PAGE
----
Published on Friday, March 1, 2019
The first step in initiating seed germination is the imbibition of water. As the seed takes on water (up to 30 percent of its own weight for corn and 50 percent for soybeans!), enzymes within the seed start converting starch from storage forms into forms that will help feed the newly awakened embryo. Cell membranes in the seed have to rehydrate to re-initiate growth; that process can go awry in cold temperatures.
Imbibition: Seed takes up water over a 48 hour period
Taking in cold water (<50°F) damages cell membranes and deforms seedlings
Elongation: The hypocotyl and radicle emerge and elongate
Cold temperatures slow down this process, leaving seedlings vulnerable to abiotic stress and seedling diseases
Corn: The coleoptile emerges from the soil surface. Cold temperatures slow the plant down, but the growing point is protected below ground until the V5 to V6 growth stage
Soybeans: The hypocotyl arch pushes up through the soil, taking the growing point with it. The growing point is exposed to frost after emergence (VE)
After the seed imbibes water, the radicle (first root) emerges from the seed and the coleoptile elongates toward the soil surface.
Coleoptile emerging in a flat in the greenhouse. Imbibing cold water can make the coleoptile corkscrew instead of growing straight.
Check soil temperature at planting depth (typically 1.5 to 2 inches).
Check the temperature early in the morning before the soil warms up. Soil temperatures regularly swing 10 to 20 degrees throughout the day.
Many state extension services or weather services offer soil temperature monitors that are accessible online.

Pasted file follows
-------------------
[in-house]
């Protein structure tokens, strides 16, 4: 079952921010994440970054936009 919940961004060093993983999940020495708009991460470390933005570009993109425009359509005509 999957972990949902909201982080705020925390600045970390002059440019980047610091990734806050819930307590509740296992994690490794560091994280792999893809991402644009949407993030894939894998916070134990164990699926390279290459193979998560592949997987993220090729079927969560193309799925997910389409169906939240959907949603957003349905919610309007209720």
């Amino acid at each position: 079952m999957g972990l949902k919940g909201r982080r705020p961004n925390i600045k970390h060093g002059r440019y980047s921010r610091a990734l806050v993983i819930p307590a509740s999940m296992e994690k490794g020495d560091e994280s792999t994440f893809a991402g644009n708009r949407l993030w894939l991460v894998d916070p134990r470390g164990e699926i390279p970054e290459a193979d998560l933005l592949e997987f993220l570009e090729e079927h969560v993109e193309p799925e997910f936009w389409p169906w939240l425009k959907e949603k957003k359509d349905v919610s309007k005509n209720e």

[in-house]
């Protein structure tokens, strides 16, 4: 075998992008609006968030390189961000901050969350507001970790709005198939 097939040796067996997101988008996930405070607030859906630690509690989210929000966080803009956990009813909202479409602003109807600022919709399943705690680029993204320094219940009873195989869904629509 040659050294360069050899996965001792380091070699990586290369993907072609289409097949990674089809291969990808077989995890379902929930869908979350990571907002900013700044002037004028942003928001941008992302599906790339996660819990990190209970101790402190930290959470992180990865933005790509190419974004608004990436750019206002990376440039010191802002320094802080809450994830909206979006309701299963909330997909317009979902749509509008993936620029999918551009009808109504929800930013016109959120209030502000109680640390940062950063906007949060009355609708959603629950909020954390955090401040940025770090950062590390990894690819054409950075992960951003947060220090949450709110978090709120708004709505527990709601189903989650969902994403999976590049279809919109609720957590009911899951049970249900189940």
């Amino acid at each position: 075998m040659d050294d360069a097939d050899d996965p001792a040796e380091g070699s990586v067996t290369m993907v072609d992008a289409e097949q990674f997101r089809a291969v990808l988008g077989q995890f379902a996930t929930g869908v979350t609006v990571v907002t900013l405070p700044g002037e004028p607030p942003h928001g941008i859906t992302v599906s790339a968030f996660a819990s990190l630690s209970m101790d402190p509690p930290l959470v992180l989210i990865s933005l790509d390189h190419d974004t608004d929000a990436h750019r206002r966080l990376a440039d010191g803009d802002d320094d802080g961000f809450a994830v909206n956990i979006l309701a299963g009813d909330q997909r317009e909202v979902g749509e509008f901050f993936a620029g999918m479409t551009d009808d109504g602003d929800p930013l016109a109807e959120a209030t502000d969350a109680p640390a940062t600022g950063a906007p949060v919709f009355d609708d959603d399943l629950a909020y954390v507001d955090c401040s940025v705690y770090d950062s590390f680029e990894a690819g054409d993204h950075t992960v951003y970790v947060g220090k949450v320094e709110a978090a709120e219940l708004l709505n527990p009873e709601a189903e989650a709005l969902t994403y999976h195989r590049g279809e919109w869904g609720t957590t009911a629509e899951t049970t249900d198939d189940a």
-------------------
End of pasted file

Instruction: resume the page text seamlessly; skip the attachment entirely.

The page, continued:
Cool temperatures after the initial imbibition period may slow the plant down and delay emergence, but won’t be as dangerous as chilling in the first 48 hours. The emerging plant is vulnerable to fungi and disease, so using a comprehensive seed treatment like Escalate® powered by Nemasect™ can help to protect seedlings.
Corkscrew-shaped seedling at emergence can be caused by cold water damage. Photo: Travis Burnett
In a wet spring, you may be tempted to plant sandier soils first because they are the first to dry out. This can be problematic if there is a cold snap after planting because the sandy soil has less ‘insulating’ effect and the seeds will be exposed to colder temperatures than those planted in heavier soils at the same time.
As you look at the forecast, think about it this way: will the plant have a “cold drink” or a “warm drink” immediately after planting? If it is a “cold drink,” consider delaying planting.
Soil variability affects soil temperature — be confident about the soil temperature of the coldest part of the farm before planting.
Beck’s Practical Farm Research (PFR)® has shown that early planting pays over time, but in specific years there can be a risk of being too aggressive getting into the fields. If soil temperature conditions are borderline and the forecast calls for a cool spell, you’re better off waiting to plant. If the forecasts show that the weather will be warmer, you may see a benefit from early planting. Typically, there is more to lose with late planting than early planting.
Photo credit: Denny Cobb
Author: Samantha Miller
Categories: Agronomy, Agronomy Talk
Tags: planting, Spring Planting, Soil Temperatures, Soil Moisture, cold soils, seed germination